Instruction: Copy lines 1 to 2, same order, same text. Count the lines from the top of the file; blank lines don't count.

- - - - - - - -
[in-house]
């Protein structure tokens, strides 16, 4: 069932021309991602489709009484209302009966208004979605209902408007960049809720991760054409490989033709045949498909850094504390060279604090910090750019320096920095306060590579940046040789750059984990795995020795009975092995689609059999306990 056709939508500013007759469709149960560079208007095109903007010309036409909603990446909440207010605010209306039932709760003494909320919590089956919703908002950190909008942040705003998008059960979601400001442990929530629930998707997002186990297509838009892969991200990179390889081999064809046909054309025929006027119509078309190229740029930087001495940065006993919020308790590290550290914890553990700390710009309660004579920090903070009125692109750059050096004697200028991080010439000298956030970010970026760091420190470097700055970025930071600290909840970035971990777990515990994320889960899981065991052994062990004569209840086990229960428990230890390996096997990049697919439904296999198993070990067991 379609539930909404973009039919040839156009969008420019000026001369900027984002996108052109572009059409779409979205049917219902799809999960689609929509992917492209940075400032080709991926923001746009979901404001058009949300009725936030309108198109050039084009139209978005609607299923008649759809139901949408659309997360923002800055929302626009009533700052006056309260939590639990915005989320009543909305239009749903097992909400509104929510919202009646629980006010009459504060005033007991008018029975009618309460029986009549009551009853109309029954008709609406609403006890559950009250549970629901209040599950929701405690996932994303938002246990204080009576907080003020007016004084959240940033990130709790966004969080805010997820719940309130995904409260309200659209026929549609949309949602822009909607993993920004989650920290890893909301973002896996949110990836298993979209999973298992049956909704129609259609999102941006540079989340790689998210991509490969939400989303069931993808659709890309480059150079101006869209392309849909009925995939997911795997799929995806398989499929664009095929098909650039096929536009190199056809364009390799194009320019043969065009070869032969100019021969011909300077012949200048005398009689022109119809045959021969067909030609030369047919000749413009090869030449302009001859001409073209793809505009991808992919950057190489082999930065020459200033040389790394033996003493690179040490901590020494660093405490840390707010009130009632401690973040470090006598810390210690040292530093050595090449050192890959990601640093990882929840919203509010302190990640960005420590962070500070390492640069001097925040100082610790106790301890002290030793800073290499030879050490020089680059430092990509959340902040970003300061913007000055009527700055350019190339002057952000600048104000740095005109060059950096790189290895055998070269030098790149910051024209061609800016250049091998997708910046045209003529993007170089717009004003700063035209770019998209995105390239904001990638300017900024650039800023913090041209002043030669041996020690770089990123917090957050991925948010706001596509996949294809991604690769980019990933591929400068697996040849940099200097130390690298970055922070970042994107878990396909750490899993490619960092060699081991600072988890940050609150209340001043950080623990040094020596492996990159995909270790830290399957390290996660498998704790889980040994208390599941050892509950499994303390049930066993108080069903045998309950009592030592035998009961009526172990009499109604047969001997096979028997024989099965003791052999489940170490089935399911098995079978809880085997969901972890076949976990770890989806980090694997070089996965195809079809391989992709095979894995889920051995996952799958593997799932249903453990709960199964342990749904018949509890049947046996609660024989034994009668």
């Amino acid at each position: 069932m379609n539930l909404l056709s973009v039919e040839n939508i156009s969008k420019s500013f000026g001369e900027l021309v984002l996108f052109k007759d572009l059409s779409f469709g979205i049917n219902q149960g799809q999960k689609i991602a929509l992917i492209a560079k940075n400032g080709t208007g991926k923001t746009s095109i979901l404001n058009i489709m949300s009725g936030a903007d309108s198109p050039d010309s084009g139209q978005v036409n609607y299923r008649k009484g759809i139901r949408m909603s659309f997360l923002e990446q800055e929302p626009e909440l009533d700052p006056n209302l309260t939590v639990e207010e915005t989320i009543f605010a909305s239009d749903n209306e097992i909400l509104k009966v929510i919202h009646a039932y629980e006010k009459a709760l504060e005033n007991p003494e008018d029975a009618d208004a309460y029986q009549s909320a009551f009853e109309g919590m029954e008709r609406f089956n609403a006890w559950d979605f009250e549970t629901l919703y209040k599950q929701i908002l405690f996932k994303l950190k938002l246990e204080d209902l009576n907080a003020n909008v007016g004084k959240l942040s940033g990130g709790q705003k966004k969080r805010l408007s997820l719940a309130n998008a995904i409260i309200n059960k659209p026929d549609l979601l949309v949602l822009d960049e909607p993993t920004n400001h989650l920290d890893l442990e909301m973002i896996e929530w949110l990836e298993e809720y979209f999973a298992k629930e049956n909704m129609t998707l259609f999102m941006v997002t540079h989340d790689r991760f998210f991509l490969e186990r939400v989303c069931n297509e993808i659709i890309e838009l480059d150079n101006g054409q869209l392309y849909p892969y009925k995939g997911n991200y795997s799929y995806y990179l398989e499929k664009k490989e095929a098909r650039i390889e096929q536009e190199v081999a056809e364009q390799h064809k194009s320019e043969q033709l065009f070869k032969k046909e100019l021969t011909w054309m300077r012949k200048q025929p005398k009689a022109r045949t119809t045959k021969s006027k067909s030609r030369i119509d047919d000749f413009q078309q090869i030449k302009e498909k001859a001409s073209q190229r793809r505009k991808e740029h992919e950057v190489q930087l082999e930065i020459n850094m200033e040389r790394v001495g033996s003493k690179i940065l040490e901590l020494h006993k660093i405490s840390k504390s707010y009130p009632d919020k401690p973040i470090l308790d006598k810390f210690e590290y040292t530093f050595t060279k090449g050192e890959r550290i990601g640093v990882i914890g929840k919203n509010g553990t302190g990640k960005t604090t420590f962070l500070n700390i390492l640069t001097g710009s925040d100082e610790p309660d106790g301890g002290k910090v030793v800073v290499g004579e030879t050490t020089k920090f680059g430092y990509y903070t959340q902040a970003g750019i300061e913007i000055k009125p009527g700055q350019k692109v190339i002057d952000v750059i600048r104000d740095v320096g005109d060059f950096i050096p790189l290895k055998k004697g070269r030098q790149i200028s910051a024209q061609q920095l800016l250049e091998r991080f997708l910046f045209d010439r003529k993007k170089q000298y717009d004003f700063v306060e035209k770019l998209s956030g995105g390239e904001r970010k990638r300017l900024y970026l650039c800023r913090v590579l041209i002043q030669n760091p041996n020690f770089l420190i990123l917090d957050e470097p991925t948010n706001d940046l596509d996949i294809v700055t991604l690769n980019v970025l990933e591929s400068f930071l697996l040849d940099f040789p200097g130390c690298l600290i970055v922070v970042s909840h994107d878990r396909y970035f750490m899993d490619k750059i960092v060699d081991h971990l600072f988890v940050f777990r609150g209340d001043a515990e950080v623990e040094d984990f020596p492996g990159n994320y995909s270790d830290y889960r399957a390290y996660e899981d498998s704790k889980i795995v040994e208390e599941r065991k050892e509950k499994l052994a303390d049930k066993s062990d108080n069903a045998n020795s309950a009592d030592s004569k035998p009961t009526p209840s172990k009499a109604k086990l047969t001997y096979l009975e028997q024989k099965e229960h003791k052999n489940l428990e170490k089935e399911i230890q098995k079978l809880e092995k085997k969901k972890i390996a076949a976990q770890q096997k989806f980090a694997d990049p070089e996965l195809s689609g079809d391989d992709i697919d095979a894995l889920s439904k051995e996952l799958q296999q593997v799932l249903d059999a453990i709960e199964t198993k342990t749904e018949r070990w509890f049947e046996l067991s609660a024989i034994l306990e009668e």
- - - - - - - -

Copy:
[in-house]
């Protein structure tokens, strides 16, 4: 069932021309991602489709009484209302009966208004979605209902408007960049809720991760054409490989033709045949498909850094504390060279604090910090750019320096920095306060590579940046040789750059984990795995020795009975092995689609059999306990 056709939508500013007759469709149960560079208007095109903007010309036409909603990446909440207010605010209306039932709760003494909320919590089956919703908002950190909008942040705003998008059960979601400001442990929530629930998707997002186990297509838009892969991200990179390889081999064809046909054309025929006027119509078309190229740029930087001495940065006993919020308790590290550290914890553990700390710009309660004579920090903070009125692109750059050096004697200028991080010439000298956030970010970026760091420190470097700055970025930071600290909840970035971990777990515990994320889960899981065991052994062990004569209840086990229960428990230890390996096997990049697919439904296999198993070990067991 379609539930909404973009039919040839156009969008420019000026001369900027984002996108052109572009059409779409979205049917219902799809999960689609929509992917492209940075400032080709991926923001746009979901404001058009949300009725936030309108198109050039084009139209978005609607299923008649759809139901949408659309997360923002800055929302626009009533700052006056309260939590639990915005989320009543909305239009749903097992909400509104929510919202009646629980006010009459504060005033007991008018029975009618309460029986009549009551009853109309029954008709609406609403006890559950009250549970629901209040599950929701405690996932994303938002246990204080009576907080003020007016004084959240940033990130709790966004969080805010997820719940309130995904409260309200659209026929549609949309949602822009909607993993920004989650920290890893909301973002896996949110990836298993979209999973298992049956909704129609259609999102941006540079989340790689998210991509490969939400989303069931993808659709890309480059150079101006869209392309849909009925995939997911795997799929995806398989499929664009095929098909650039096929536009190199056809364009390799194009320019043969065009070869032969100019021969011909300077012949200048005398009689022109119809045959021969067909030609030369047919000749413009090869030449302009001859001409073209793809505009991808992919950057190489082999930065020459200033040389790394033996003493690179040490901590020494660093405490840390707010009130009632401690973040470090006598810390210690040292530093050595090449050192890959990601640093990882929840919203509010302190990640960005420590962070500070390492640069001097925040100082610790106790301890002290030793800073290499030879050490020089680059430092990509959340902040970003300061913007000055009527700055350019190339002057952000600048104000740095005109060059950096790189290895055998070269030098790149910051024209061609800016250049091998997708910046045209003529993007170089717009004003700063035209770019998209995105390239904001990638300017900024650039800023913090041209002043030669041996020690770089990123917090957050991925948010706001596509996949294809991604690769980019990933591929400068697996040849940099200097130390690298970055922070970042994107878990396909750490899993490619960092060699081991600072988890940050609150209340001043950080623990040094020596492996990159995909270790830290399957390290996660498998704790889980040994208390599941050892509950499994303390049930066993108080069903045998309950009592030592035998009961009526172990009499109604047969001997096979028997024989099965003791052999489940170490089935399911098995079978809880085997969901972890076949976990770890989806980090694997070089996965195809079809391989992709095979894995889920051995996952799958593997799932249903453990709960199964342990749904018949509890049947046996609660024989034994009668």